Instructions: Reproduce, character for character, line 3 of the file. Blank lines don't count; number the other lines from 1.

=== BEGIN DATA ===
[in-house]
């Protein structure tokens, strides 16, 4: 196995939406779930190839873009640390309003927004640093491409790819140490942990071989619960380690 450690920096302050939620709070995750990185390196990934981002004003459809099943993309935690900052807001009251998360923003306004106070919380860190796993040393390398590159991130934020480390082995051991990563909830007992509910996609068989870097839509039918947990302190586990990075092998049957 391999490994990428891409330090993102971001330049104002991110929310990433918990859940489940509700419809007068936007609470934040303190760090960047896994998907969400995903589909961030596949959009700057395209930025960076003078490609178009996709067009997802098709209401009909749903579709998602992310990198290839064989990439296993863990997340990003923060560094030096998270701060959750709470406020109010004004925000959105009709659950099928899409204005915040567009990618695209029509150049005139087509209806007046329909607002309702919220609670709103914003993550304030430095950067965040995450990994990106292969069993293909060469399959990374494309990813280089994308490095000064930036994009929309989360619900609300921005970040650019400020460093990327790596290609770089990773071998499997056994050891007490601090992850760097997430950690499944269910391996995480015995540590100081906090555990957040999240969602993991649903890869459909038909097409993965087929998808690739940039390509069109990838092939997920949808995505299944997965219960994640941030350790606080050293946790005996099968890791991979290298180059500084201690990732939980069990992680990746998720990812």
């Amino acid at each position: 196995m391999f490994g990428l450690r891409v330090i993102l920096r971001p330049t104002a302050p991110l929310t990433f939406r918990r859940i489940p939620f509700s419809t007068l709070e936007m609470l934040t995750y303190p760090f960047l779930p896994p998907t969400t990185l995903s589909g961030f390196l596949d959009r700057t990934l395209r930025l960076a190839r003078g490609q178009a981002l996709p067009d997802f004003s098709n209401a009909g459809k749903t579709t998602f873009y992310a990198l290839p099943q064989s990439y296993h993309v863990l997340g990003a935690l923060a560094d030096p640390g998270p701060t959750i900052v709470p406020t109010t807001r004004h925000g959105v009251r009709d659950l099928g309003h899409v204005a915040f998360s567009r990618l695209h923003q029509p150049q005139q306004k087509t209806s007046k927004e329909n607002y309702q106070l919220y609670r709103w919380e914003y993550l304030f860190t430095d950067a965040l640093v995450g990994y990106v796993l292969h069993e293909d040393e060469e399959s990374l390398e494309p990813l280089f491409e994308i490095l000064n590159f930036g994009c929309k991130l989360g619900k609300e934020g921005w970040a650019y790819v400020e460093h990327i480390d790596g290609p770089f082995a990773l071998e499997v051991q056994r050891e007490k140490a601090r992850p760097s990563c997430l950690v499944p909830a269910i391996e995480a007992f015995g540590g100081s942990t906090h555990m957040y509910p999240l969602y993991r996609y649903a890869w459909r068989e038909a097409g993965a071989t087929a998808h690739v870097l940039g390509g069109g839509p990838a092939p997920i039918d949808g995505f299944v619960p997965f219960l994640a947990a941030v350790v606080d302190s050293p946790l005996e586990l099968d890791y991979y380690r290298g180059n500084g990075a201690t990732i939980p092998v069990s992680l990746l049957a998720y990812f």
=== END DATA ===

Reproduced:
């Amino acid at each position: 196995m391999f490994g990428l450690r891409v330090i993102l920096r971001p330049t104002a302050p991110l929310t990433f939406r918990r859940i489940p939620f509700s419809t007068l709070e936007m609470l934040t995750y303190p760090f960047l779930p896994p998907t969400t990185l995903s589909g961030f390196l596949d959009r700057t990934l395209r930025l960076a190839r003078g490609q178009a981002l996709p067009d997802f004003s098709n209401a009909g459809k749903t579709t998602f873009y992310a990198l290839p099943q064989s990439y296993h993309v863990l997340g990003a935690l923060a560094d030096p640390g998270p701060t959750i900052v709470p406020t109010t807001r004004h925000g959105v009251r009709d659950l099928g309003h899409v204005a915040f998360s567009r990618l695209h923003q029509p150049q005139q306004k087509t209806s007046k927004e329909n607002y309702q106070l919220y609670r709103w919380e914003y993550l304030f860190t430095d950067a965040l640093v995450g990994y990106v796993l292969h069993e293909d040393e060469e399959s990374l390398e494309p990813l280089f491409e994308i490095l000064n590159f930036g994009c929309k991130l989360g619900k609300e934020g921005w970040a650019y790819v400020e460093h990327i480390d790596g290609p770089f082995a990773l071998e499997v051991q056994r050891e007490k140490a601090r992850p760097s990563c997430l950690v499944p909830a269910i391996e995480a007992f015995g540590g100081s942990t906090h555990m957040y509910p999240l969602y993991r996609y649903a890869w459909r068989e038909a097409g993965a071989t087929a998808h690739v870097l940039g390509g069109g839509p990838a092939p997920i039918d949808g995505f299944v619960p997965f219960l994640a947990a941030v350790v606080d302190s050293p946790l005996e586990l099968d890791y991979y380690r290298g180059n500084g990075a201690t990732i939980p092998v069990s992680l990746l049957a998720y990812f």